It may be more than you think.
You know you incur fees to buy and own investments. You also know you’ll pay a separate fee when you hire an investment advisor to help you. But is the investment advisor’s fee worthwhile? Or, stated differently, will the advisor’s services potentially enable you to earn more (net of all fees) than if you avoided the advisor and invested on your own?
Yes, according to Vanguard1, whose mutual funds manage about $5.1 trillion for investors worldwide. Even though the company is well-known for catering to “do-it-yourself” investors, its study has concluded that financial advisors may help increase their clients’ investment returns by about three percentage points.
How an Investment Advisor Can Help Produce Better Returns
Vanguard identifies several factors that contribute to these increased returns. The first and most significant pertains to behavioral finance: Keeping clients focused on the long term and urging them to stick to a regular investing plan can add up to 1.5 percent, the report says.
Indeed, two key behavioral factors that often hurt DIY investors’ performance are “the allure of market-timing and the temptation to chase performance,” Vanguard says. “Advisors, as behavioral coaches, can act as emotional circuit-breakers by circumventing clients’ tendencies to chase returns or run for cover in emotionally charged markets.”
An example is the coaching — or simply hand-holding — that many people received from their financial planners during the 2008 credit crisis. When some clients grew upset, they didn’t panic and sell. Instead, they were panicked and called, giving their planners the opportunity to reassure them that their investment strategy would get them through the crisis. Over long periods, Vanguard says, this is worth as much as 1.5 percent in returns.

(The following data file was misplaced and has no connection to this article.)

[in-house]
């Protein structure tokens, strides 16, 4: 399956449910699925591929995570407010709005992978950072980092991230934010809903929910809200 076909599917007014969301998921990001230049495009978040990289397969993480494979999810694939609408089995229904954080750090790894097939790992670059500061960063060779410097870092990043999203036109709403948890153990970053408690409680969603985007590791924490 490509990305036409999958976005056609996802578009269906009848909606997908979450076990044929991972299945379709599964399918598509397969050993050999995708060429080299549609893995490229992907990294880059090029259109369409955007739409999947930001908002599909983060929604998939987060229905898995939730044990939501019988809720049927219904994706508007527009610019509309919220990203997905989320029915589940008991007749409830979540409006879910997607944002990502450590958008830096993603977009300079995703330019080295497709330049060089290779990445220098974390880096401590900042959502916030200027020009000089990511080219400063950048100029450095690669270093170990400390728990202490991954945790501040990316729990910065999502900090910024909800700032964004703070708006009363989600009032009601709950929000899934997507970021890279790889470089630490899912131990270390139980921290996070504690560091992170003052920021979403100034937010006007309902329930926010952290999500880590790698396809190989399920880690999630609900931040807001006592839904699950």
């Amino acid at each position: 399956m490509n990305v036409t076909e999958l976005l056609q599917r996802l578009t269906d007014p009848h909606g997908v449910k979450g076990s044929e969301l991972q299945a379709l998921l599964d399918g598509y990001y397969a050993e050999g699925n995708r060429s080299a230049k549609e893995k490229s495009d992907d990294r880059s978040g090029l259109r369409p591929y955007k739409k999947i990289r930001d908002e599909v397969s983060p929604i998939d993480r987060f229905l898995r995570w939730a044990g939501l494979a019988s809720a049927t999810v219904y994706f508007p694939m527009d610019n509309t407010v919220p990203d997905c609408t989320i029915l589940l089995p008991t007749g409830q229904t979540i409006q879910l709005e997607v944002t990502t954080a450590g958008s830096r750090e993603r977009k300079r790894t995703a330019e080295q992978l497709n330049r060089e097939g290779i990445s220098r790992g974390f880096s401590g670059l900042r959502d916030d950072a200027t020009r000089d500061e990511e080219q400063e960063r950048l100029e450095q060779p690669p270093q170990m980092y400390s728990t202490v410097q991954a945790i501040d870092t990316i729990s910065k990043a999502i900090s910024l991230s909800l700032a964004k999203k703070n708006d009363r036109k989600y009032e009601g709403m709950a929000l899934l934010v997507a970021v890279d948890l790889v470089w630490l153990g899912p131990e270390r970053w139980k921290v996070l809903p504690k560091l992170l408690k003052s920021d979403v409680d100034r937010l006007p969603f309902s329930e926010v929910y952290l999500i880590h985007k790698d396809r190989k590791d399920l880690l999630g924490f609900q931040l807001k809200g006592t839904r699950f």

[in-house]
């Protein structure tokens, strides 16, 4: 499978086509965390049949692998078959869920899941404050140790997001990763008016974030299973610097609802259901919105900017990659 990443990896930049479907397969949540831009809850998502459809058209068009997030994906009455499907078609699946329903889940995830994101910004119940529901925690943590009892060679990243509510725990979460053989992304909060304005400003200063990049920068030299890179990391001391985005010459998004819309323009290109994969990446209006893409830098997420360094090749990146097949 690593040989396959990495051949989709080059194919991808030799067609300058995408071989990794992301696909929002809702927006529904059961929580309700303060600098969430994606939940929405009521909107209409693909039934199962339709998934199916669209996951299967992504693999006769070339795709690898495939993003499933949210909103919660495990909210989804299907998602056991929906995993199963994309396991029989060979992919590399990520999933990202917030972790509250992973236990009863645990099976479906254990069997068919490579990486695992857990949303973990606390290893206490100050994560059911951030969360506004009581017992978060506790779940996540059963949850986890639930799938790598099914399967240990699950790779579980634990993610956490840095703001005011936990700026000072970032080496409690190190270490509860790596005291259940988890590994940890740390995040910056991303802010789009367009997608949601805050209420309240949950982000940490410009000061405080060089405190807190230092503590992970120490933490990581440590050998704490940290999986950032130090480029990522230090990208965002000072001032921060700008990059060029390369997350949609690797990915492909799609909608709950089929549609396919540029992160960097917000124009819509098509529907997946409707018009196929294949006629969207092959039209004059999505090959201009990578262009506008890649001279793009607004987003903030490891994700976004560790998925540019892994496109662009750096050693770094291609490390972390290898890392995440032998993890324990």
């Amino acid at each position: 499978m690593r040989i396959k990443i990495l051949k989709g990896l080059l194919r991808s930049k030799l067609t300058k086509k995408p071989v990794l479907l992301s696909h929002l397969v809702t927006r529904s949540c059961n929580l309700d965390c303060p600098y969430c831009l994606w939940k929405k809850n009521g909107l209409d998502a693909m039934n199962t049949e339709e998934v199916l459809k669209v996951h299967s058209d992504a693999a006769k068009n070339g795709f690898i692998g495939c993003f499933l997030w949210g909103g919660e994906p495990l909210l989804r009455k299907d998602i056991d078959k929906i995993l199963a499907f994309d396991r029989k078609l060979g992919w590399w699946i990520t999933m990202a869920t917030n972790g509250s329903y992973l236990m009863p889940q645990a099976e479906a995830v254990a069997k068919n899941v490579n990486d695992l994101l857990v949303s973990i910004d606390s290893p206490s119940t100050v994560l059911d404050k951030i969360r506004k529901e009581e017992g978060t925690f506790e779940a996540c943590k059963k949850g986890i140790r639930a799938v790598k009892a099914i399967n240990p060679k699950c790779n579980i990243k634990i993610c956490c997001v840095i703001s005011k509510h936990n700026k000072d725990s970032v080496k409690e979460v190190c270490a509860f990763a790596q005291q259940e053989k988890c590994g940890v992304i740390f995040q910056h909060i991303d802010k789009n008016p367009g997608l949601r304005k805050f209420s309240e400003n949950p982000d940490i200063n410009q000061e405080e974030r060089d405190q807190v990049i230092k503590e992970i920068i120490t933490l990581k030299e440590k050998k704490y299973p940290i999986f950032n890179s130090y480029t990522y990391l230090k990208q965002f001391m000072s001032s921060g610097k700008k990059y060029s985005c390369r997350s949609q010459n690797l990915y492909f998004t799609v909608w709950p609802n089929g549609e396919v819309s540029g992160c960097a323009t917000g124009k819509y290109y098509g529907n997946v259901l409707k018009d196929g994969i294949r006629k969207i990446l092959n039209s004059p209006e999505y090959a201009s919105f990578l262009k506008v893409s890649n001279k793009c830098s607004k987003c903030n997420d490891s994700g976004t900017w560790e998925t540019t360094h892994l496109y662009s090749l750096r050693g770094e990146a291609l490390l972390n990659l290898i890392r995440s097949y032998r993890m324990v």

Advisors may also increase returns by up to 0.75 percent by providing “thoughtful allocation of assets.” That refers to diversification — advising clients on how much to invest in stocks vs. bonds, gold, real estate, oil and gas, foreign securities and other assets. The right asset allocation may help increase returns, and Vanguard says professional advisors are better at this than consumers.
Another 0.40 percent can be generated in returns when advisors help clients keep fees low. In addition, rebalancing adds another 0.35 percent of value. We know very well how valuable rebalancing can be in portfolio management. Unfortunately, few investors rebalance regularly — if at all — on their own.
In addition, by carefully evaluating their mix of tax-free, tax-deferred and taxable accounts, advisors can help clients minimize the total taxes2 they pay over the course of their retirement through withdrawals, thereby increasing their wealth and the longevity of their investments.
The Hidden Value of an Investment Advisor
All told, that’s how financial advisors can add about three percentage points or more in net returns, according to Vanguard. We have two observations about the study.
First, those three percentage points are worth even more than they seem. If we take into consideration working with an advisor over the long term, you can see how this additional value can be impactful over time.
Second, Vanguard’s study was limited to investment results. It did not consider the additional services advisors may offer. How much additional value is generated for clients through advice regarding their mortgages, employee benefits, credit and debt, taxes, insurance and estate planning? How much time is saved thanks to the record-keeping and tax-reporting?
Stated another way, might it be said that the advice pays for itself? You’ll decide, of course. But if this wasn’t the case, few people would hire financial advisors. If you’ve been uncertain about the value of an advisor, Vanguard has just quantified it for you.